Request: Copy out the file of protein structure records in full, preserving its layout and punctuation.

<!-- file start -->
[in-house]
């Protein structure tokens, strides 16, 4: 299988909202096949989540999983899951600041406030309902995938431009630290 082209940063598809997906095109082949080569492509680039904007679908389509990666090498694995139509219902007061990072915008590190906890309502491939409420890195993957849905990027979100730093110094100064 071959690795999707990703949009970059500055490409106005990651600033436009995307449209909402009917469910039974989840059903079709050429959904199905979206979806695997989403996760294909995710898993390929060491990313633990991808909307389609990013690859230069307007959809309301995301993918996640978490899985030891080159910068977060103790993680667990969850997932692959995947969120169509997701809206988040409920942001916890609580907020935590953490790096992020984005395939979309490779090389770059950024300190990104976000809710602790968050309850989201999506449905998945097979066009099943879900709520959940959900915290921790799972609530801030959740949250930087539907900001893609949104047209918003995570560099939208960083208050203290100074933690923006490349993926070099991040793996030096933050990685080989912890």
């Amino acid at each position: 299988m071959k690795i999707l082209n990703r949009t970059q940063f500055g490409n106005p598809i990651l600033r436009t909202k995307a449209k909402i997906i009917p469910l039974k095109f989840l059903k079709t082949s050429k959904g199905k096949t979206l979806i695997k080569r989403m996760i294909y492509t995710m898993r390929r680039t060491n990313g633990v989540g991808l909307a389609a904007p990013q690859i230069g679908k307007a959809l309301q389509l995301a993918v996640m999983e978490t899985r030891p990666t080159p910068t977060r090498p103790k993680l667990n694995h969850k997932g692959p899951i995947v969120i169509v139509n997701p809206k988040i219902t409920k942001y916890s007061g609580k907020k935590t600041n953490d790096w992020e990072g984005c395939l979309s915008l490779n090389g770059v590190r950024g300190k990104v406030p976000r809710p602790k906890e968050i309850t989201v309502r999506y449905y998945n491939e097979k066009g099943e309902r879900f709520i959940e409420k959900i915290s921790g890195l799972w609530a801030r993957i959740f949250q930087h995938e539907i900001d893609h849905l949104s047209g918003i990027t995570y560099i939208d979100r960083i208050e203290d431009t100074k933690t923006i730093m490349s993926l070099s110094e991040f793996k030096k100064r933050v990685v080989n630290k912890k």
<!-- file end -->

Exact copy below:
[in-house]
């Protein structure tokens, strides 16, 4: 299988909202096949989540999983899951600041406030309902995938431009630290 082209940063598809997906095109082949080569492509680039904007679908389509990666090498694995139509219902007061990072915008590190906890309502491939409420890195993957849905990027979100730093110094100064 071959690795999707990703949009970059500055490409106005990651600033436009995307449209909402009917469910039974989840059903079709050429959904199905979206979806695997989403996760294909995710898993390929060491990313633990991808909307389609990013690859230069307007959809309301995301993918996640978490899985030891080159910068977060103790993680667990969850997932692959995947969120169509997701809206988040409920942001916890609580907020935590953490790096992020984005395939979309490779090389770059950024300190990104976000809710602790968050309850989201999506449905998945097979066009099943879900709520959940959900915290921790799972609530801030959740949250930087539907900001893609949104047209918003995570560099939208960083208050203290100074933690923006490349993926070099991040793996030096933050990685080989912890």
């Amino acid at each position: 299988m071959k690795i999707l082209n990703r949009t970059q940063f500055g490409n106005p598809i990651l600033r436009t909202k995307a449209k909402i997906i009917p469910l039974k095109f989840l059903k079709t082949s050429k959904g199905k096949t979206l979806i695997k080569r989403m996760i294909y492509t995710m898993r390929r680039t060491n990313g633990v989540g991808l909307a389609a904007p990013q690859i230069g679908k307007a959809l309301q389509l995301a993918v996640m999983e978490t899985r030891p990666t080159p910068t977060r090498p103790k993680l667990n694995h969850k997932g692959p899951i995947v969120i169509v139509n997701p809206k988040i219902t409920k942001y916890s007061g609580k907020k935590t600041n953490d790096w992020e990072g984005c395939l979309s915008l490779n090389g770059v590190r950024g300190k990104v406030p976000r809710p602790k906890e968050i309850t989201v309502r999506y449905y998945n491939e097979k066009g099943e309902r879900f709520i959940e409420k959900i915290s921790g890195l799972w609530a801030r993957i959740f949250q930087h995938e539907i900001d893609h849905l949104s047209g918003i990027t995570y560099i939208d979100r960083i208050e203290d431009t100074k933690t923006i730093m490349s993926l070099s110094e991040f793996k030096k100064r933050v990685v080989n630290k912890k």